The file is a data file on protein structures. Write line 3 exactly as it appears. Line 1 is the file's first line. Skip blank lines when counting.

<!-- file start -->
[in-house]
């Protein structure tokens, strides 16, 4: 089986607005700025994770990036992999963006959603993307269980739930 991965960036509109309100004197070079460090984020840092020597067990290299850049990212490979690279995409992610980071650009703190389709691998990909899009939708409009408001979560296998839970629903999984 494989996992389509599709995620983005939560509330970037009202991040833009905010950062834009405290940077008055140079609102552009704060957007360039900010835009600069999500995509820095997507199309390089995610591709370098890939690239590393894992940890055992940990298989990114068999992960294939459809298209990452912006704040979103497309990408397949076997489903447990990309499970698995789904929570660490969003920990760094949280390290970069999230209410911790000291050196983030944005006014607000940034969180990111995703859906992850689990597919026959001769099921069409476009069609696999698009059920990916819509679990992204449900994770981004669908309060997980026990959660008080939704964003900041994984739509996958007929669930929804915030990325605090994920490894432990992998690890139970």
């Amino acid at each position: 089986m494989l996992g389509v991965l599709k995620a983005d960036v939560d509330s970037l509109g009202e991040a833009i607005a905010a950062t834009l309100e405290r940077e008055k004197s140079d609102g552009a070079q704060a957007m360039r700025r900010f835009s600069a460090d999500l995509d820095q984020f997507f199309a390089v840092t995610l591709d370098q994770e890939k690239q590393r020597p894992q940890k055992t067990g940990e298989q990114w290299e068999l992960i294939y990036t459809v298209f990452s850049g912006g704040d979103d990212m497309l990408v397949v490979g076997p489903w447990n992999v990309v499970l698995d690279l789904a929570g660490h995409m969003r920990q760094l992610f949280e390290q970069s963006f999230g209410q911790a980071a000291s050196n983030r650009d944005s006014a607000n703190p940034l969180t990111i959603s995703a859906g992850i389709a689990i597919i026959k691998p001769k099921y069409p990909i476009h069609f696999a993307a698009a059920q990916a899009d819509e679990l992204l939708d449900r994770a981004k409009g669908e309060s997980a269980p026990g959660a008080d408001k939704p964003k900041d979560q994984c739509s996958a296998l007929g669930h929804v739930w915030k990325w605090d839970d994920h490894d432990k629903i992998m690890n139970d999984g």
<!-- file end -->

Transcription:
């Amino acid at each position: 089986m494989l996992g389509v991965l599709k995620a983005d960036v939560d509330s970037l509109g009202e991040a833009i607005a905010a950062t834009l309100e405290r940077e008055k004197s140079d609102g552009a070079q704060a957007m360039r700025r900010f835009s600069a460090d999500l995509d820095q984020f997507f199309a390089v840092t995610l591709d370098q994770e890939k690239q590393r020597p894992q940890k055992t067990g940990e298989q990114w290299e068999l992960i294939y990036t459809v298209f990452s850049g912006g704040d979103d990212m497309l990408v397949v490979g076997p489903w447990n992999v990309v499970l698995d690279l789904a929570g660490h995409m969003r920990q760094l992610f949280e390290q970069s963006f999230g209410q911790a980071a000291s050196n983030r650009d944005s006014a607000n703190p940034l969180t990111i959603s995703a859906g992850i389709a689990i597919i026959k691998p001769k099921y069409p990909i476009h069609f696999a993307a698009a059920q990916a899009d819509e679990l992204l939708d449900r994770a981004k409009g669908e309060s997980a269980p026990g959660a008080d408001k939704p964003k900041d979560q994984c739509s996958a296998l007929g669930h929804v739930w915030k990325w605090d839970d994920h490894d432990k629903i992998m690890n139970d999984g």